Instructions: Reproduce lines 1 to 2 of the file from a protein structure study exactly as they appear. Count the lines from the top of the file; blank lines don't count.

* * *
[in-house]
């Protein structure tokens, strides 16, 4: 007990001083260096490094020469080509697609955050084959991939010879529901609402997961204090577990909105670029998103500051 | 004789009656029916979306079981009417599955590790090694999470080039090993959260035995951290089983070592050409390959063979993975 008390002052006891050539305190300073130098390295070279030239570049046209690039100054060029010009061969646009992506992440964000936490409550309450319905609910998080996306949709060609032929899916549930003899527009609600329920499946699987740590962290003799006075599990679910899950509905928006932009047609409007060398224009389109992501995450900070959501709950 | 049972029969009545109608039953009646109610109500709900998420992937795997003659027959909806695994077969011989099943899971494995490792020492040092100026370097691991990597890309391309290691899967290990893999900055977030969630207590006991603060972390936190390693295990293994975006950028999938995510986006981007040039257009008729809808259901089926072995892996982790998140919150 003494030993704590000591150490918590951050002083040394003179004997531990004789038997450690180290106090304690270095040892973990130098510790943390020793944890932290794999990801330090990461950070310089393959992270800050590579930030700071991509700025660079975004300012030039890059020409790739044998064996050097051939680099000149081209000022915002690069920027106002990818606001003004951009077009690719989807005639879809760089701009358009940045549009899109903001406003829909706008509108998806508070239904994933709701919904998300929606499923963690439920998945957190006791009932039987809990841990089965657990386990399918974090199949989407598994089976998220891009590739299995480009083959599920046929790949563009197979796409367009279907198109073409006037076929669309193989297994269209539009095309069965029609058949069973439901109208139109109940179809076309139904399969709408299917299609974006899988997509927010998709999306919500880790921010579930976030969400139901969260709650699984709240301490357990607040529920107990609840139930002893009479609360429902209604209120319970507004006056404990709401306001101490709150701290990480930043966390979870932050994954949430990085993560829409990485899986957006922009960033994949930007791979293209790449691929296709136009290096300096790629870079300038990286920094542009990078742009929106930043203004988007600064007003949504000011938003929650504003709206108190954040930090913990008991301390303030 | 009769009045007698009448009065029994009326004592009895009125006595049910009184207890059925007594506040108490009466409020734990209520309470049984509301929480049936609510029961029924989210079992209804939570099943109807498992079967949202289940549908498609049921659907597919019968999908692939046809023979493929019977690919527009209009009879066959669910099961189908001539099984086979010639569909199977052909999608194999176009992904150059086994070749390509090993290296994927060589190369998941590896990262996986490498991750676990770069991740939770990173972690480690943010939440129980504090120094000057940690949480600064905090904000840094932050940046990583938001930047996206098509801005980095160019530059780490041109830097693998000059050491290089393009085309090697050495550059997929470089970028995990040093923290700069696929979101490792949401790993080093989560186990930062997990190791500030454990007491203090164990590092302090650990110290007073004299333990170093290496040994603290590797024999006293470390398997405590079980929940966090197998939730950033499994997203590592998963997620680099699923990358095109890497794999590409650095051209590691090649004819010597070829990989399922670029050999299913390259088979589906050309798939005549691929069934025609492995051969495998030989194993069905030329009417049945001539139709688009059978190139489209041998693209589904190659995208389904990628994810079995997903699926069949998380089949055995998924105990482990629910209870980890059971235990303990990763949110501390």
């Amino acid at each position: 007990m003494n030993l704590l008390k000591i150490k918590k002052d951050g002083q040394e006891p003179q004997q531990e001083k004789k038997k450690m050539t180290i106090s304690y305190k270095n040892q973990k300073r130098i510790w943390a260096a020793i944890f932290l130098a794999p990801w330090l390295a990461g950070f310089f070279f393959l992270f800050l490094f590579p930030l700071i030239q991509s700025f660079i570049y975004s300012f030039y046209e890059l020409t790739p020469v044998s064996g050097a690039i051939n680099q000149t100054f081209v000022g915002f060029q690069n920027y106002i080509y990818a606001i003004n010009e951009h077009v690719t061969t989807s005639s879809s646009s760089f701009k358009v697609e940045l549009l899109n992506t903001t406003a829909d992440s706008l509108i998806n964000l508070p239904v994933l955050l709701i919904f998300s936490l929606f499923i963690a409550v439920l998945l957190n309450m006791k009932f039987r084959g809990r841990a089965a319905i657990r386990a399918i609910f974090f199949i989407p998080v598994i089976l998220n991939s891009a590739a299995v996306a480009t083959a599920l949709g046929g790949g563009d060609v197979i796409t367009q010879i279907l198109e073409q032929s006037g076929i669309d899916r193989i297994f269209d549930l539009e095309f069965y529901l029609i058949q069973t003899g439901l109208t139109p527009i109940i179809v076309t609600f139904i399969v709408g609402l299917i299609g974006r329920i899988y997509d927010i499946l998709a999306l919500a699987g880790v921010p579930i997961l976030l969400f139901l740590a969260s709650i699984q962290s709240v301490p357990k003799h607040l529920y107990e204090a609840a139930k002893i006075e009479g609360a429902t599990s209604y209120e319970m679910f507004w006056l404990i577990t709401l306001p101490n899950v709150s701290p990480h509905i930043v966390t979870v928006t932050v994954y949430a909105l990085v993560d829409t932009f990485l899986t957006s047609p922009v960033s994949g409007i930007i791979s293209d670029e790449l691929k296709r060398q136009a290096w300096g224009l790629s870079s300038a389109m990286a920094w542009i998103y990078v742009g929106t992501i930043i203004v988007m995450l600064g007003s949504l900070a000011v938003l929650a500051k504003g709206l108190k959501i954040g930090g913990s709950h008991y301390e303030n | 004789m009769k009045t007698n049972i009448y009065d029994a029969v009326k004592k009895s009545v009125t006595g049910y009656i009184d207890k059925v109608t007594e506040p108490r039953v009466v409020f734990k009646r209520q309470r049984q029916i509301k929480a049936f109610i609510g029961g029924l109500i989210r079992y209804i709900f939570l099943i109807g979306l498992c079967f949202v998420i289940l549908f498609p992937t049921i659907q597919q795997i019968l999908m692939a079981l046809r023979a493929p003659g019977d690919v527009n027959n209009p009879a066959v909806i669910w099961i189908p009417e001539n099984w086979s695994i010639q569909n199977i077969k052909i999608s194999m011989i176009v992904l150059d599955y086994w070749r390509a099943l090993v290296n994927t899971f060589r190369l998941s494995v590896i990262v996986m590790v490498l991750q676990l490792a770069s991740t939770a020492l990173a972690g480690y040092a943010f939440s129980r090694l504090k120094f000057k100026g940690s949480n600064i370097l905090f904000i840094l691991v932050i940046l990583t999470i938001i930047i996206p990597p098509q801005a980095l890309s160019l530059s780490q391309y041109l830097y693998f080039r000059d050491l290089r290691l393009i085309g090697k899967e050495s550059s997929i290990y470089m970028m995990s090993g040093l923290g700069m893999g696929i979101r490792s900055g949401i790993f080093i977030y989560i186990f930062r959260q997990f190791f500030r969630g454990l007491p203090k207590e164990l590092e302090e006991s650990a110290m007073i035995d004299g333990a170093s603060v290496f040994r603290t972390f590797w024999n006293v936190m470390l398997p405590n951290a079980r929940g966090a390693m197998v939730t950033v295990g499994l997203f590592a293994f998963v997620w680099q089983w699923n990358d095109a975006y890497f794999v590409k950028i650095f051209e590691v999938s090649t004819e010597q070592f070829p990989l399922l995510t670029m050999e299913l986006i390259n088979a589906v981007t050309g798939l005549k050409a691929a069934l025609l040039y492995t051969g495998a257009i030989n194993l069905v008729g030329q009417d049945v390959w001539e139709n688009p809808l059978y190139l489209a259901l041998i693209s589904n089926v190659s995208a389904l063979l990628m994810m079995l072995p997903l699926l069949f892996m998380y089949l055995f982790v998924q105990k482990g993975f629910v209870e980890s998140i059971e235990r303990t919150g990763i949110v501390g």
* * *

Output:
[in-house]
């Protein structure tokens, strides 16, 4: 007990001083260096490094020469080509697609955050084959991939010879529901609402997961204090577990909105670029998103500051 | 004789009656029916979306079981009417599955590790090694999470080039090993959260035995951290089983070592050409390959063979993975 008390002052006891050539305190300073130098390295070279030239570049046209690039100054060029010009061969646009992506992440964000936490409550309450319905609910998080996306949709060609032929899916549930003899527009609600329920499946699987740590962290003799006075599990679910899950509905928006932009047609409007060398224009389109992501995450900070959501709950 | 049972029969009545109608039953009646109610109500709900998420992937795997003659027959909806695994077969011989099943899971494995490792020492040092100026370097691991990597890309391309290691899967290990893999900055977030969630207590006991603060972390936190390693295990293994975006950028999938995510986006981007040039257009008729809808259901089926072995892996982790998140919150 003494030993704590000591150490918590951050002083040394003179004997531990004789038997450690180290106090304690270095040892973990130098510790943390020793944890932290794999990801330090990461950070310089393959992270800050590579930030700071991509700025660079975004300012030039890059020409790739044998064996050097051939680099000149081209000022915002690069920027106002990818606001003004951009077009690719989807005639879809760089701009358009940045549009899109903001406003829909706008509108998806508070239904994933709701919904998300929606499923963690439920998945957190006791009932039987809990841990089965657990386990399918974090199949989407598994089976998220891009590739299995480009083959599920046929790949563009197979796409367009279907198109073409006037076929669309193989297994269209539009095309069965029609058949069973439901109208139109109940179809076309139904399969709408299917299609974006899988997509927010998709999306919500880790921010579930976030969400139901969260709650699984709240301490357990607040529920107990609840139930002893009479609360429902209604209120319970507004006056404990709401306001101490709150701290990480930043966390979870932050994954949430990085993560829409990485899986957006922009960033994949930007791979293209790449691929296709136009290096300096790629870079300038990286920094542009990078742009929106930043203004988007600064007003949504000011938003929650504003709206108190954040930090913990008991301390303030 | 009769009045007698009448009065029994009326004592009895009125006595049910009184207890059925007594506040108490009466409020734990209520309470049984509301929480049936609510029961029924989210079992209804939570099943109807498992079967949202289940549908498609049921659907597919019968999908692939046809023979493929019977690919527009209009009879066959669910099961189908001539099984086979010639569909199977052909999608194999176009992904150059086994070749390509090993290296994927060589190369998941590896990262996986490498991750676990770069991740939770990173972690480690943010939440129980504090120094000057940690949480600064905090904000840094932050940046990583938001930047996206098509801005980095160019530059780490041109830097693998000059050491290089393009085309090697050495550059997929470089970028995990040093923290700069696929979101490792949401790993080093989560186990930062997990190791500030454990007491203090164990590092302090650990110290007073004299333990170093290496040994603290590797024999006293470390398997405590079980929940966090197998939730950033499994997203590592998963997620680099699923990358095109890497794999590409650095051209590691090649004819010597070829990989399922670029050999299913390259088979589906050309798939005549691929069934025609492995051969495998030989194993069905030329009417049945001539139709688009059978190139489209041998693209589904190659995208389904990628994810079995997903699926069949998380089949055995998924105990482990629910209870980890059971235990303990990763949110501390």